Tell us about the SMS service that you launched last December.
It is a personalized service. When someone sends money from Japan overseas, the funds are picked up by the receiver at a Western Union location. When sending a payment, you include your mobile phone number on the money transfer application form and you will be sent an SMS notification message automatically when the money has been collected We do not charge the sender for the SMS service, and most mobile phone networks in Japan support the SMS service, including NTT DoCoMo, SoftBank and au.
How do money transfers work with ATM and kiosks?
Seven Bank offers the transfer service to account holders, with access to online 24 hours a day from your PC and the option to save remittance details for up to 12 recipients. You can open a Seven Bank account online, through their customer center or at one of their branches, and apply for the International Money Transfer Service at the same time. Transfers of up to 1 million yen can be sent from a Seven Bank account.
You can also use the money transfer service at FamilyMart and CKSU kiosks at more than 17,700 branches of convenience store nationwide, and send up to 300,000 yen at FamilyMart or 100,000 yen at CKSU in a single transfer. Again, there is no need to set up a bank account – simply pay in cash at the kiosk to send money easily. However, you will need to pre-register.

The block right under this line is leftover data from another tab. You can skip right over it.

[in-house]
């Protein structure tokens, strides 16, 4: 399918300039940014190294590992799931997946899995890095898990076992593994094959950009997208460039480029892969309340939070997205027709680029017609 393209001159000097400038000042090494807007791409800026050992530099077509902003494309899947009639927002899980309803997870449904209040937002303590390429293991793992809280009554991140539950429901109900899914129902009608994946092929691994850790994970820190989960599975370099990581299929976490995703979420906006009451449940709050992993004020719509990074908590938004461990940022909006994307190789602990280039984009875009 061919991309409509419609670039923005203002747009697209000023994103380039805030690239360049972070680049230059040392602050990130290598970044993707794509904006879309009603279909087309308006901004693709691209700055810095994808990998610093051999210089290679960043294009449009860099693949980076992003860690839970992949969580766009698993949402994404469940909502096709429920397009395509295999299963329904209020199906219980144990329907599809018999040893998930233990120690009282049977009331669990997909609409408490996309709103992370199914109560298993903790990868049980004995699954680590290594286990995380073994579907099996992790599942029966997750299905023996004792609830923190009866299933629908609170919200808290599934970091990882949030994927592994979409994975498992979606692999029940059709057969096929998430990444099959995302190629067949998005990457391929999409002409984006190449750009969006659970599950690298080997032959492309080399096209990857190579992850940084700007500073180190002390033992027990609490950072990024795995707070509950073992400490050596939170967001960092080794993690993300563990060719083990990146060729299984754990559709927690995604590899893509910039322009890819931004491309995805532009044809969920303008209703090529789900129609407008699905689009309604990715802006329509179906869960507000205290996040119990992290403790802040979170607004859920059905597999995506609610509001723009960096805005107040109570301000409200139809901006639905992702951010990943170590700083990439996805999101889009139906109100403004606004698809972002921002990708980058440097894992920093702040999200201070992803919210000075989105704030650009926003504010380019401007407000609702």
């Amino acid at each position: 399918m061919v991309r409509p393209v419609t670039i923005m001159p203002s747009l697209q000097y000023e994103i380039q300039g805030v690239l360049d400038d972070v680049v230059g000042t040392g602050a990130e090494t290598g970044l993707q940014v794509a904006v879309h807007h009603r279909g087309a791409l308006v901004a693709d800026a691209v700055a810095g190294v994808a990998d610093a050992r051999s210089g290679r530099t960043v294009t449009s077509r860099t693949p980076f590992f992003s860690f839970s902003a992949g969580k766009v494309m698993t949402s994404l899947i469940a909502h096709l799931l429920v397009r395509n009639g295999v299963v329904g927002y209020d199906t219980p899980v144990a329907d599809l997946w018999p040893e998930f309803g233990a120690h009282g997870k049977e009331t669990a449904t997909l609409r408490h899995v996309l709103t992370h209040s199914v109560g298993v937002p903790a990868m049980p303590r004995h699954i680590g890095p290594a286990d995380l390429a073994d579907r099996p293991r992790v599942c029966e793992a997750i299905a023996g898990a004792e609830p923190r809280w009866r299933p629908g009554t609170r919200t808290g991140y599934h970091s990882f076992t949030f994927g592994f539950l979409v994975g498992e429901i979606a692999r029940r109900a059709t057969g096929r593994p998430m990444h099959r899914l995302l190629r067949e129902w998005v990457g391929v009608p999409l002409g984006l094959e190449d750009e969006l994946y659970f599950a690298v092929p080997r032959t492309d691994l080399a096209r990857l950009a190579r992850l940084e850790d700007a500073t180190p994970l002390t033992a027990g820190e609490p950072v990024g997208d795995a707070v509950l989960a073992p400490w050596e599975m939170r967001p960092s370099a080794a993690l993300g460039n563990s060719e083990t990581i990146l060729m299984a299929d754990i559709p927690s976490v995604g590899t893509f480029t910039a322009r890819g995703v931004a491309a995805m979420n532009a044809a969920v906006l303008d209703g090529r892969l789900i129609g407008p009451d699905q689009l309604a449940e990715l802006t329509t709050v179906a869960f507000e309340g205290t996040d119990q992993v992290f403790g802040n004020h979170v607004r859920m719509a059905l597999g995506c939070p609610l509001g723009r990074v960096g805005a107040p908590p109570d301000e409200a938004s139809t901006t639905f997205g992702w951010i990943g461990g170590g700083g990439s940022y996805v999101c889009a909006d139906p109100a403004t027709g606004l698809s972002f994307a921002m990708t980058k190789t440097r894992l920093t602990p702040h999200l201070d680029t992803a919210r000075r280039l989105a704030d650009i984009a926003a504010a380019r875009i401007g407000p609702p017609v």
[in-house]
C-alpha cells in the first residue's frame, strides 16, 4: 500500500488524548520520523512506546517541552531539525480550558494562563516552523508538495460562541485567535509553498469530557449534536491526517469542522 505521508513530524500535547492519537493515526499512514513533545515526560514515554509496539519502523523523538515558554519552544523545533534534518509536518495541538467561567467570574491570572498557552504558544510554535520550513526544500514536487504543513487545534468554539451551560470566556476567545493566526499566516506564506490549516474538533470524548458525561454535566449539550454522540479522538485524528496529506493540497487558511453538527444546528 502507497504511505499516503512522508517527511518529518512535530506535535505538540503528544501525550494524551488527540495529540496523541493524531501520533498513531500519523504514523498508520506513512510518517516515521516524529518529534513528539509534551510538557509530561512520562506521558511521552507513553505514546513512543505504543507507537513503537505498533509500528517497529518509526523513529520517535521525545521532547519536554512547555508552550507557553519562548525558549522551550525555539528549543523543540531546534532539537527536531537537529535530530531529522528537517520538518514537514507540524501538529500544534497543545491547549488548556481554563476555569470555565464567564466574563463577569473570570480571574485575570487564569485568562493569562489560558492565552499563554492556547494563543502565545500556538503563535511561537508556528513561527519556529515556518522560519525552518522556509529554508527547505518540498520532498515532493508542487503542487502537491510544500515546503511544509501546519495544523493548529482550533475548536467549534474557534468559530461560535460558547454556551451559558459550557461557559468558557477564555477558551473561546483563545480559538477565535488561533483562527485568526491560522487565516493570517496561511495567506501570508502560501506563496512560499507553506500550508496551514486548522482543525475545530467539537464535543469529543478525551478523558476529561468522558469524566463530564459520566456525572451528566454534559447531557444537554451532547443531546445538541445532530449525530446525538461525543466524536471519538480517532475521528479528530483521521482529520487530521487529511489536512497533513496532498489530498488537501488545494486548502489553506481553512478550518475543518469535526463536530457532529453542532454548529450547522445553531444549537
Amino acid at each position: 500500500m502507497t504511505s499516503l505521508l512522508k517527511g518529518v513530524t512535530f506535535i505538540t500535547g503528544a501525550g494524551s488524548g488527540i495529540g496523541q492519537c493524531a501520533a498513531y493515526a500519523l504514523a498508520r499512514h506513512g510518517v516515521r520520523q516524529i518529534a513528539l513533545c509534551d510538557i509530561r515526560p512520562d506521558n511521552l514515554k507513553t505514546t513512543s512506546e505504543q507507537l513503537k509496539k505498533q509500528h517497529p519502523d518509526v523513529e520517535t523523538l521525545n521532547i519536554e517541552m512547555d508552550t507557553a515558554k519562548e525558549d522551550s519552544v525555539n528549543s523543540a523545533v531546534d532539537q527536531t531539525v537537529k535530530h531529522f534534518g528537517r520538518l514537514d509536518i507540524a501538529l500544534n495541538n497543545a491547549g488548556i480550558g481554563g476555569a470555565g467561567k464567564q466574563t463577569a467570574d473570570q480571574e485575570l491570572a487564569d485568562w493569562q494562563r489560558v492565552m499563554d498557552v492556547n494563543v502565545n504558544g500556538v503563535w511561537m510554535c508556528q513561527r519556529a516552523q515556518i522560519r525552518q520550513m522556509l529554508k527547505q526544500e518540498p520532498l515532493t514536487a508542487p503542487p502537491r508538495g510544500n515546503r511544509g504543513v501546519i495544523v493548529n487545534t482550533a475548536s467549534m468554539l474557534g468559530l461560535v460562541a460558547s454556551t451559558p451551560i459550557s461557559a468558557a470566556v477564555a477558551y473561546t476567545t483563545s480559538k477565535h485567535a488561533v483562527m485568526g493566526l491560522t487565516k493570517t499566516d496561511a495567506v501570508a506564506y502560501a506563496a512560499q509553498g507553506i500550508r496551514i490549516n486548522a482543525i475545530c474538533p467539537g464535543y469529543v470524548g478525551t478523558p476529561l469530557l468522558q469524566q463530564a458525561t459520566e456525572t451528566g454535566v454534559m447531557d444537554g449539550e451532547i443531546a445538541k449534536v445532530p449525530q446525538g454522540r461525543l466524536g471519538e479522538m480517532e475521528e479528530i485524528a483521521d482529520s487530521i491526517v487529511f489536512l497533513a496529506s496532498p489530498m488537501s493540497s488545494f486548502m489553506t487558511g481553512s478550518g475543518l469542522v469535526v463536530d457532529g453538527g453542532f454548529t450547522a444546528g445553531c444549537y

What about when we use an Agent?
There you simply fill in a form and pay with cash the amount you wish to send and the transaction fee. You will receive a 10-digit money transfer control number (MTCN) to share with the person you are sending a payment to. Minutes later, they will be able to collect the money at a retail location.
How does one receive money in Japan from someone overseas?
It is easy to receive money. You receive a text message or a phone call from the sender informing you that they have sent money. They give you the MTCN that a sender receives when the transaction is completed. The sender lets you know it and you go to a Western Union Agent location in Japan, show your ID and the number and you receive your funds.
What is Western Union doing to make sure money isn’t being transferred for illegal purposes?
You are limited on how much money you can send and how many times in a day you can send. Western Union has developed and continues to enhance its global compliance programs, including its anti-money laundering program comprised of policies, procedures, systems and internal controls to monitor and to address various legal and regulatory requirements. In addition, we continue to adapt our business practices and strategies to help us comply with current and evolving legal standards and industry practices, including heightened regulatory focus on compliance with anti-money laundering or fraud prevention requirements. As of December 31, 2014, these programs included approximately 1,900 dedicated compliance personnel, training and monitoring programs, suspicious activity reporting, regulatory outreach and education, and support and guidance to our agent network on regulatory compliance. In 2014, the company spent over $180 million on its compliance and regulatory programs.
What is a typical day for you?
I come to the office at 9 a.m. Most of my day is spent on internal meetings and business reviews. I try to go out and see Agents and retail locations whenever I can to discuss the business and find out how we can further improve our service. I also inform them of the latest developments and innovations Western Union is planning on and seek out further opportunities to collaborate to grow the business.© Japan Today